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MAREPA was formed as a response to the prevailing situation of young LGBTIQ+ refugees in Kenya and a desire to continuously and sustainably support them in this crucial transition of their lives.

In this, we realized that getting a safe shelter that can temporarily host those evicted from their rentals regardless of his/her/their sexual orientation would play a big role in changing our peoples’ lives.  At present, we have 11 residents at the MAREPA Safe Shelter: four gay men, one bisexual, two transgender people, two lesbians, one gender non-conforming, and one child, all of whom are refugees. Since the house started in 2019 September, we have hosted more than 40 refugees within the LGBTIQ+ community. 

Many residents find MAREPA through referrals from the United Nations High Commissioner for Refugees/Refugee Affairs Secretariat (UNHCR/RAS), so most residents are registered refugees under UNHCR/RAS with valid UNHCR/RAS documents. However, we welcome any national (Kenyan) LGBTIQ+ member who is found disowned, discriminated against, or looking for a temporary safe space due to attacks or threats. We also prioritize those living with HIV.

We are currently applying for grant funding to expand our services beyond residents of the Safe Shelter so that we can provide special care and support to LGBTIQ+ Refugees living with HIV such as nutritional support, counseling services, linking to health facilities for medication, continuing health education and much more.

We plan to also reach out to current HIV-negative LGBTIQ+ refugees with health education sessions via outreach through our COMMUNITY NAVIGATORS, teaching them about prevention measures of HIV and STIs such as using PeP & PreP, consistent and correct use of condoms and lubricants, and VTC (Voluntary Testing and Counseling).

We also look forward to advocating for our community's rights against violence that comes from different directions and communities. We plan to provide legal support to those who are violated either by law enforcers, partners, rowdies, clients, health workers, and organization staff by linking them to legal teams from different organizations for legal service consultation.

We also plan to engage in livelihood programs for skill-building that will give our community opportunities to learn and strengthen skills they already have. In this, we hope to conduct training on business development skills and other short courses to help our own be able to financially sustain themselves here in Kenya and in the future after their resettlement.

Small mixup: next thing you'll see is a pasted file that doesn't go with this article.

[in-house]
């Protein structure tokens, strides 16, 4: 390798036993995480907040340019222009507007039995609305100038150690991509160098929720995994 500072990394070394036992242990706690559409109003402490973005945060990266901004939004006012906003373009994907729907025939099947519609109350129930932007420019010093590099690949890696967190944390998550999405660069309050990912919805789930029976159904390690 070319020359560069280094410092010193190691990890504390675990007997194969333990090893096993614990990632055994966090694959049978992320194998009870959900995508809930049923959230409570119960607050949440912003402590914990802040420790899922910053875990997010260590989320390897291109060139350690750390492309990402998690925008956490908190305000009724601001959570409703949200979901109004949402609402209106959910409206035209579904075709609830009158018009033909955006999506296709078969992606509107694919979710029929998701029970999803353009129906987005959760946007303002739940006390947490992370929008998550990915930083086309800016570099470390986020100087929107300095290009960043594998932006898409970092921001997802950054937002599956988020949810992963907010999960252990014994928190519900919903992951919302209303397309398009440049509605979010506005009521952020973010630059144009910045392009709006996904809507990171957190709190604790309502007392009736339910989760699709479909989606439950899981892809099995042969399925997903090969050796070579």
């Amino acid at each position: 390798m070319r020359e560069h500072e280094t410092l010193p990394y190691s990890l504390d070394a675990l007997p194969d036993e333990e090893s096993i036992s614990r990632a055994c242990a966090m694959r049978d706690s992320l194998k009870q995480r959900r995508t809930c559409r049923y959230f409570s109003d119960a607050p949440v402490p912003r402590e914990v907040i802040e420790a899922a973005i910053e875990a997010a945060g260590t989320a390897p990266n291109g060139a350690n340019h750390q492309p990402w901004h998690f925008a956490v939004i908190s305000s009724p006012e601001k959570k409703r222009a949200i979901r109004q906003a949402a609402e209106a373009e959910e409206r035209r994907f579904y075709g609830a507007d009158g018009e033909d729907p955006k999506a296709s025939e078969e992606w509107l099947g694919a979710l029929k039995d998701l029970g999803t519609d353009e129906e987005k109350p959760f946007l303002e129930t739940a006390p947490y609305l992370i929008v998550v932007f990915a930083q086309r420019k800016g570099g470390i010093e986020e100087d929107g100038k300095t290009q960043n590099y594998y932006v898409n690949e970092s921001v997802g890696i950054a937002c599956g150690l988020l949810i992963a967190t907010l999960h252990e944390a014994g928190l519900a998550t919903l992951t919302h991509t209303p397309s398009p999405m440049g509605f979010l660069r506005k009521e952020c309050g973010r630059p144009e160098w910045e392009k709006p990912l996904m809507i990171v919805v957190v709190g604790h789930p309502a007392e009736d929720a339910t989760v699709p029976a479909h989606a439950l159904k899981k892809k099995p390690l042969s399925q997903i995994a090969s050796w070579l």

We have already received a grant from Baptist Peace Fellowship of North America to provide trauma awareness training and we are in the grant writing process to fund the aforementioned programs. But we are currently in need of monthly support to provide consistent food and shelter to our residents. 

Our Founder's Story

Hello, it is my pleasure to introduce myself and share with you about my life experience as a gay father.


I was born in 1985 in East Africa Uganda. I was born and raised in a very poor family of my mother and father who both worked as farmers, this was normal at our village since many of the residents were farmers too. I was born alone to my mother because she and my father were not married. My father later married after separating from my mother. This makes me the first and last born to my mother. My father having another wife gave me little siblings, five in total, three girls and two boys. 

Life in my village was not good at all, especially to our family. Accessing education was hard however my father always tried. Drought, hunger, and dangerous cholera and Ebola outbreaks always attacked our village and it didn't leave it as it was before. Accessing medication was a very hard process since the Government hospital was far and roads and transportation means were poor. Some people couldn't make it to the hospital and even those who could make it to the hospital were not helped because there was no medication there. In these conditions I lost my younger brother when he was the age of fifteen. 

At the age of fourteen and a few months I joined secondary school I realized I was a bisexual and started dating with one school mate called John*. I was still attracted to girls at this time also. John was from Tanzania though part of his family was in Uganda. He taught me how to be extra careful with dating fellow boys with the anti-homosexual society leaning in our local culture. I usually had a girlfriend while also dating John. 

Two years later, when I was in class three secondary school, John and I were found having sex and things turned worse on our side. We were beaten by a group of fellow students and later teachers saved us. We thought we were saved but we were not. The teacher became more hostile than students and we were closed in the school store and beaten, kicked, and isolated. We could hear the students outside shouting loudly that we should be burnt before evening. 

We were expelled from school in front of my father. Immediately my father told me he did not want to find me at home. He said I should go find my way or else he will hang me. I rushed to my mothers place since they had separated a long time back. When I arrived at my mother's place she was curious to know why I had many bruises, injuries and looked worried. I never told her anything. I just went to a room for a rest because I was in much pain. I couldn't think well at that time and my whole body was shaking...


We will continue my story in coming newsletters and introduce you to the stories of other MAREPA residents, so please subscribe to our monthly newsletter at


Thank you,


*Names have been changed to protect the identity of those involved.

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